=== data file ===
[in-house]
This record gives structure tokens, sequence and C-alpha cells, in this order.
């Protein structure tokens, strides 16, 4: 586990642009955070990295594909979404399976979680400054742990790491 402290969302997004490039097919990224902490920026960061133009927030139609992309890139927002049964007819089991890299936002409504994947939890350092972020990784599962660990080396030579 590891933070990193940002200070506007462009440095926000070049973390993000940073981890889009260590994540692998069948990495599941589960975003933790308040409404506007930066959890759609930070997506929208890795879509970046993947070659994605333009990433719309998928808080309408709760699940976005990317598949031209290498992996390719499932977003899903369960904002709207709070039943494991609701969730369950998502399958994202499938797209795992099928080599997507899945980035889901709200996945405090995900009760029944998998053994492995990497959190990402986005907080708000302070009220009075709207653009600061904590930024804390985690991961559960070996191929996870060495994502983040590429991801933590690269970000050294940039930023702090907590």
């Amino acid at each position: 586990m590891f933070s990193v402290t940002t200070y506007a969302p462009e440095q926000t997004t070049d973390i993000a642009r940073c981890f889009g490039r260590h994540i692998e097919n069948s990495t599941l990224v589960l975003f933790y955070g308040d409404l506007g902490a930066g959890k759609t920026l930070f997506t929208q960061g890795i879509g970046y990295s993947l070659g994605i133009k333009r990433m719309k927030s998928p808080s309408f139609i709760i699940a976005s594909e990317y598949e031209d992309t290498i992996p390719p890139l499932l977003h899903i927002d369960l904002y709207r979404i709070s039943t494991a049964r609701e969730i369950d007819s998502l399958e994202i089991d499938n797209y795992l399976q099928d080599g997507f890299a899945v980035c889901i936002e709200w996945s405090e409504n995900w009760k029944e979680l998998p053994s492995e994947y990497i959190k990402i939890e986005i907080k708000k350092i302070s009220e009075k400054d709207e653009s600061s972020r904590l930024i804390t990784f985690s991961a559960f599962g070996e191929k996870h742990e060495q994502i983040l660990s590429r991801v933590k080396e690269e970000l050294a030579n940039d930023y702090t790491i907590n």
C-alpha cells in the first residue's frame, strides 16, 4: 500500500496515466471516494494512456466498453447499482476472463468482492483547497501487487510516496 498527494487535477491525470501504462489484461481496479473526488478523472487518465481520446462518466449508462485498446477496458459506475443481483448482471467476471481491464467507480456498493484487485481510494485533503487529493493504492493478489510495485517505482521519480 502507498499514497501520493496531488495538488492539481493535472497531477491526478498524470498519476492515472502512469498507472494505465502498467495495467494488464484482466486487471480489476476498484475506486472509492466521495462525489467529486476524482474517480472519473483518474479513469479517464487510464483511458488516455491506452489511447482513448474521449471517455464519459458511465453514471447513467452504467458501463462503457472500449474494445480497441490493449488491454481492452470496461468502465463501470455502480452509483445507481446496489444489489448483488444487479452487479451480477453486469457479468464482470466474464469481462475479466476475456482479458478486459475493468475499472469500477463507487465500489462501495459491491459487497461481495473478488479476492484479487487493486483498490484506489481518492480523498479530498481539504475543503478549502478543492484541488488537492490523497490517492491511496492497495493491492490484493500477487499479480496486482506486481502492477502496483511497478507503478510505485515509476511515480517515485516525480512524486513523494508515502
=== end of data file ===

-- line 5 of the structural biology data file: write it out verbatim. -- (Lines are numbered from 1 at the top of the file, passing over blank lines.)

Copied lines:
C-alpha cells in the first residue's frame, strides 16, 4: 500500500496515466471516494494512456466498453447499482476472463468482492483547497501487487510516496 498527494487535477491525470501504462489484461481496479473526488478523472487518465481520446462518466449508462485498446477496458459506475443481483448482471467476471481491464467507480456498493484487485481510494485533503487529493493504492493478489510495485517505482521519480 502507498499514497501520493496531488495538488492539481493535472497531477491526478498524470498519476492515472502512469498507472494505465502498467495495467494488464484482466486487471480489476476498484475506486472509492466521495462525489467529486476524482474517480472519473483518474479513469479517464487510464483511458488516455491506452489511447482513448474521449471517455464519459458511465453514471447513467452504467458501463462503457472500449474494445480497441490493449488491454481492452470496461468502465463501470455502480452509483445507481446496489444489489448483488444487479452487479451480477453486469457479468464482470466474464469481462475479466476475456482479458478486459475493468475499472469500477463507487465500489462501495459491491459487497461481495473478488479476492484479487487493486483498490484506489481518492480523498479530498481539504475543503478549502478543492484541488488537492490523497490517492491511496492497495493491492490484493500477487499479480496486482506486481502492477502496483511497478507503478510505485515509476511515480517515485516525480512524486513523494508515502